Technical Details: Water Level and River Slope

[Note (October 2016):  the page on the original web site was written before the 2014 URS report which investigated the variation in water level along the River Itchen; this is a place holder for a new page which will be written in the light of that report]

chain_mapThe likelihood of water levels reaching a particular height during a flood (often expressed as a “return period”) has been calculated using the time series of measurements at Dock Head.  In order to apply these results in assessing flood risk in St Denys, we need to know not just the height of the local land, but also how water levels at different positions along the River Itchen differ from those measured at Dock Head.

Measurements and Modelling by URS (2012 Report)

As part of a study for Southampton City Council (URS, 2012, Southampton Coastal Flood and Erosion Risk Management Strategy) the environmental consultants URS Infrastructure & Environment UK Ltd measured water levels  at four positions along the River Itchen, shown by the red dots on the map. These were Crosshouse Hard (referred to as “Itchen Bridge” by URS), south of the railway line boardwalk (“Northam Bridge”), near Pettinger Gardens (“Cobden Bridge”), and “Woodmill” boathouse.  The data were obtained from around 22nd September to 28th October 2010.

The water levels measured showed little change in height between the different locations, except for  Woodmill where levels were lower.  However URS considered that the measurements confirmed the results from a hydrodynamic model which predicted that water levels above Northam Bridge would be 10cm or more greater than those at Dock Head.


Water levels at various points along the River Itchen calculated by a hydrodynamic model. The key to the “chainage” is shown in the map above (URS, 2012).

Water levels on 10th March 2008

During the exceptional high water of 10th March 2008, observational estimates of the water level were obtained near Priory Hard, at a Park Bench in Riverside Park, and near Saltmead. Near Priory Hard the water was level with the threshold of a riverside shed which was later surveyed (from an OS benchmark and by GPS) to be 5.76m above Chart Datum. The water level at the river wall just south of Saltmead was also estimated to be about 5.76m. The water level at a bench in Riverside Park was estimated from a photograph to have been 5.68m and this was probably before the peak level, and therefore an under-estimate. These observations (shown in green on the graph) suggested a “river slope” greater than the hydrodynamic modelling (blue) but possibly less than would be derived from the Tide Table (red).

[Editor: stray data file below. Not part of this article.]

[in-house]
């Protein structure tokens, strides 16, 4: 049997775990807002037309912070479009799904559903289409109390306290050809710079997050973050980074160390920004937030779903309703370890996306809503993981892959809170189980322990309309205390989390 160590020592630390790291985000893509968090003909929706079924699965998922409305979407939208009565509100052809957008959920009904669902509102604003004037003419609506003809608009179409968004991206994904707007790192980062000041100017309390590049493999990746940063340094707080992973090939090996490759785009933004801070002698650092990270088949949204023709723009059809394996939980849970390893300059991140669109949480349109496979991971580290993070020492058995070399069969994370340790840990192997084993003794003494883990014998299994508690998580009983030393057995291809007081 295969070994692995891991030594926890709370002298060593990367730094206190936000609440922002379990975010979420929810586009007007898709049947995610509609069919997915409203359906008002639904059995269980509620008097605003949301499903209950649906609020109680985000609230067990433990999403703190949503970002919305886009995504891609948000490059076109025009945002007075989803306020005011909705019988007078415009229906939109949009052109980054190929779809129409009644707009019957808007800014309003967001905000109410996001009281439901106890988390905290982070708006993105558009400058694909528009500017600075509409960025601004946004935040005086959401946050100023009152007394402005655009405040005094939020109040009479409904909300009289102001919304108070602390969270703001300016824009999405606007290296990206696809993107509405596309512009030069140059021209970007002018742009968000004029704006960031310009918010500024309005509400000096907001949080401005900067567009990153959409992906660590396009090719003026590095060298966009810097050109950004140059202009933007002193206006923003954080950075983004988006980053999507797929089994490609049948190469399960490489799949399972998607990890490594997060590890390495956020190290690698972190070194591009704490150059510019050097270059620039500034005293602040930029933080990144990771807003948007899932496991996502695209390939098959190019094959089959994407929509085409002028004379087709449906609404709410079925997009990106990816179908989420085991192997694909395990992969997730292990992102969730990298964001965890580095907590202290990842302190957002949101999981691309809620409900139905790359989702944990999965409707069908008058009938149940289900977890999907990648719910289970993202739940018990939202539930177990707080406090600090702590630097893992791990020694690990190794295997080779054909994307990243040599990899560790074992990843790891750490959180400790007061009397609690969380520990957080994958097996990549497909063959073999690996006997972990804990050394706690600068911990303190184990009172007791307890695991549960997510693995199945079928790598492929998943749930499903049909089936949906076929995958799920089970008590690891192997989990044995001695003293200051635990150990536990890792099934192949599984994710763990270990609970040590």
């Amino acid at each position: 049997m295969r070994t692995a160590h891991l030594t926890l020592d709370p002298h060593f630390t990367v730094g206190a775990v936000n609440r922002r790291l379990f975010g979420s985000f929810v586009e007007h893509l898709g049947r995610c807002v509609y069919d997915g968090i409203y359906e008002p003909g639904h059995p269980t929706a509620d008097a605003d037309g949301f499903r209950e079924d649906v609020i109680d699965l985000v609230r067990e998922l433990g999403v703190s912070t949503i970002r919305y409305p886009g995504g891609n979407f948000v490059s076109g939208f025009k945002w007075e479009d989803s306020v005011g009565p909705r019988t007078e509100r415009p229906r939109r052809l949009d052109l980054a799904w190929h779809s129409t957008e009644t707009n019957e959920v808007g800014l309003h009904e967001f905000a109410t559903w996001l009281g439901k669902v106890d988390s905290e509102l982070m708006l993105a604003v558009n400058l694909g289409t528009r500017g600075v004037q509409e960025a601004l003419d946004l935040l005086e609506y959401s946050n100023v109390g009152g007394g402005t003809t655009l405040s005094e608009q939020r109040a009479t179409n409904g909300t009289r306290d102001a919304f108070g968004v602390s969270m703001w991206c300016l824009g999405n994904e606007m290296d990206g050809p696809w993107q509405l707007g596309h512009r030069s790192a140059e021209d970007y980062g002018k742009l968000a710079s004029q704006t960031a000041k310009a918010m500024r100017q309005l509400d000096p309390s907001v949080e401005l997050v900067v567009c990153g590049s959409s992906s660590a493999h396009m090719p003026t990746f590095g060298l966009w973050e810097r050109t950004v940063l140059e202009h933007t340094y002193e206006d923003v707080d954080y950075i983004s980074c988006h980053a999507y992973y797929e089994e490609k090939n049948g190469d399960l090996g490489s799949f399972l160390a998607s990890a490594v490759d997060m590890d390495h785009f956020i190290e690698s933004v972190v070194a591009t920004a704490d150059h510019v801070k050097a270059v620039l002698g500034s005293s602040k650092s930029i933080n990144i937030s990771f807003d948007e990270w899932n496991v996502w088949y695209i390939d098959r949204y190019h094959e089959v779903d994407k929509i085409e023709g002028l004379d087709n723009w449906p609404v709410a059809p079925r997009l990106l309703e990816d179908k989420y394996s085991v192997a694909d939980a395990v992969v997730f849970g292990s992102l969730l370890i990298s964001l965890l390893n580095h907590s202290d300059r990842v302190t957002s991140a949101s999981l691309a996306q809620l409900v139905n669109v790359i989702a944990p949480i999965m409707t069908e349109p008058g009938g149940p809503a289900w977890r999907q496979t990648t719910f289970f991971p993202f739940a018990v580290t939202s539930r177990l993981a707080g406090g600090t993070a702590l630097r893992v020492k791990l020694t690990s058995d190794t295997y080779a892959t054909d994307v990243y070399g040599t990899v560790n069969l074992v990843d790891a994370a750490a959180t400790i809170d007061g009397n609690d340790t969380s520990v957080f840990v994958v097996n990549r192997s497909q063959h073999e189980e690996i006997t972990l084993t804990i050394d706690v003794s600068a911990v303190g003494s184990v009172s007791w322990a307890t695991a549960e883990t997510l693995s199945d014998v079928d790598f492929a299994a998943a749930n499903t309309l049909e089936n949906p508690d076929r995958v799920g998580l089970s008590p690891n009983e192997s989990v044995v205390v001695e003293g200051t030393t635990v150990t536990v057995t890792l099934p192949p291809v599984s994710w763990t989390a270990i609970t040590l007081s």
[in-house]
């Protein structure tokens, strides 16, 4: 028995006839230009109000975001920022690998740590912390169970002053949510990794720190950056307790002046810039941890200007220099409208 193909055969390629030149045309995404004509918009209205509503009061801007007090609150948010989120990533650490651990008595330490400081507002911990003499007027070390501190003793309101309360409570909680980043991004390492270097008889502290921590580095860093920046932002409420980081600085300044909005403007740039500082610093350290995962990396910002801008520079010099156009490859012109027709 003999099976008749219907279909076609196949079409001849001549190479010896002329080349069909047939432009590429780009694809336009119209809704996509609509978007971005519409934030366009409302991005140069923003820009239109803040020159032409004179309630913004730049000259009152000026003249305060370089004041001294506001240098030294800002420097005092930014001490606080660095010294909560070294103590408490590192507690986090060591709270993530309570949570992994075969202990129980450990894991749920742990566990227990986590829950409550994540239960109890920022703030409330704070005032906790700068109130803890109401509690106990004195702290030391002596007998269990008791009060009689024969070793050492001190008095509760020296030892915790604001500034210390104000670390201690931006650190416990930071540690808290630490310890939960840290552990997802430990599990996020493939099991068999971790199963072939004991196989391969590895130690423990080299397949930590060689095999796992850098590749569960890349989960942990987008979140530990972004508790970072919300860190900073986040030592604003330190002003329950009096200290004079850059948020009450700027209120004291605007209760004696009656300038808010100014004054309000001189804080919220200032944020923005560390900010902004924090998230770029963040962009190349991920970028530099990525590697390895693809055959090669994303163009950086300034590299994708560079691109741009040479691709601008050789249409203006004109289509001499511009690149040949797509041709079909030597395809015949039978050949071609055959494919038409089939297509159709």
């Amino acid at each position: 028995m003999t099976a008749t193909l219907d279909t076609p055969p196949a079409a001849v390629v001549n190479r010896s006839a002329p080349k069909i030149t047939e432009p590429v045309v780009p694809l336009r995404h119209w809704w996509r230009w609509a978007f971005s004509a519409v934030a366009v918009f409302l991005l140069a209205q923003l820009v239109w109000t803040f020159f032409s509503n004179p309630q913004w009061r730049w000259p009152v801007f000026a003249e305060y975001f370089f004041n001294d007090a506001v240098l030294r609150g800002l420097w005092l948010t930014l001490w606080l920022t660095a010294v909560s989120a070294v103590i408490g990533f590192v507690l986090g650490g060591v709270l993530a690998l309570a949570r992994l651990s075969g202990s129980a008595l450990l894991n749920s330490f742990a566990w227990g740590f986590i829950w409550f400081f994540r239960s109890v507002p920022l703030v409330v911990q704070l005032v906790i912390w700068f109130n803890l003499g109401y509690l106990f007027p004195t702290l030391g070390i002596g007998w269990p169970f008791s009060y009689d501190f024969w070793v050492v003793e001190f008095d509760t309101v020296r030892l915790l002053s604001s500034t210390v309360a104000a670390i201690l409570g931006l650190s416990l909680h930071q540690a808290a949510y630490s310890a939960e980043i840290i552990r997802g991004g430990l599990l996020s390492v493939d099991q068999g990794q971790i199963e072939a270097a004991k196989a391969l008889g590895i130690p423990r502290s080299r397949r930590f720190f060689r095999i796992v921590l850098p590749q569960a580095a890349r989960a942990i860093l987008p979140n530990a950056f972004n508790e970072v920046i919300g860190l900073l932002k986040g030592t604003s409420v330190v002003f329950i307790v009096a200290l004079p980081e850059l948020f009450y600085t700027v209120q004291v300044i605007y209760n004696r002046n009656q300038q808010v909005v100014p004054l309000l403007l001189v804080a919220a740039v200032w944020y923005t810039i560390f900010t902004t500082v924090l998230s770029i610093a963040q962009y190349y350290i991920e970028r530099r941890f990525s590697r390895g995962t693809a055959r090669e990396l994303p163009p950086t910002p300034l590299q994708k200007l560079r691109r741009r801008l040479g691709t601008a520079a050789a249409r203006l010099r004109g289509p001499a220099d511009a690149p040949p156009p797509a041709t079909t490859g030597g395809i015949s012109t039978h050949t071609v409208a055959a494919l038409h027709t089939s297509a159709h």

Observations of water level on 10th March 2008 (green), the ABP Tide Table correction for spring tides at Woodmill (red), and water levels derived from the URS hydrodynamic model (blue).

Measurements by URS (2014 Report)

A further study by URS investigated water level variations in the River Itchen (Appendix E in Flood Risk Interactions, St Denys Southampton, URS for the Southampton City Council,  July 2014). Measurements were obtained at Woodmill and near Priory Road Hard from 3rd December 2013 to 1st March 2014, a particularly stormy period including a flood event on 14 February 2014. The mean difference between the peak of the tide at Dock Head and the tidal peak at St Denys (which occurs slight later) was 6 cm and the maximum was 15 cm.  The values for Woodmill were 8 cm and 24 cm.

The variation of water level differences with air pressure, wind speed, rainfall, and river flow were examined but URS found no significant correlation except perhaps a “slight correlation” with air pressure. However their published graphs do show that the largest water level differences occur when the air pressure is low – a time when the risk of storm surges is greater.  The reason for this is not known.

Based on the URS data predicted water level values for Dock Head  have been increased by 10cm when assessing flood risk for St Denys. However if atmospheric pressure is below 980 mb it is possible that a larger value, possibly 20 cm might be more appropriate.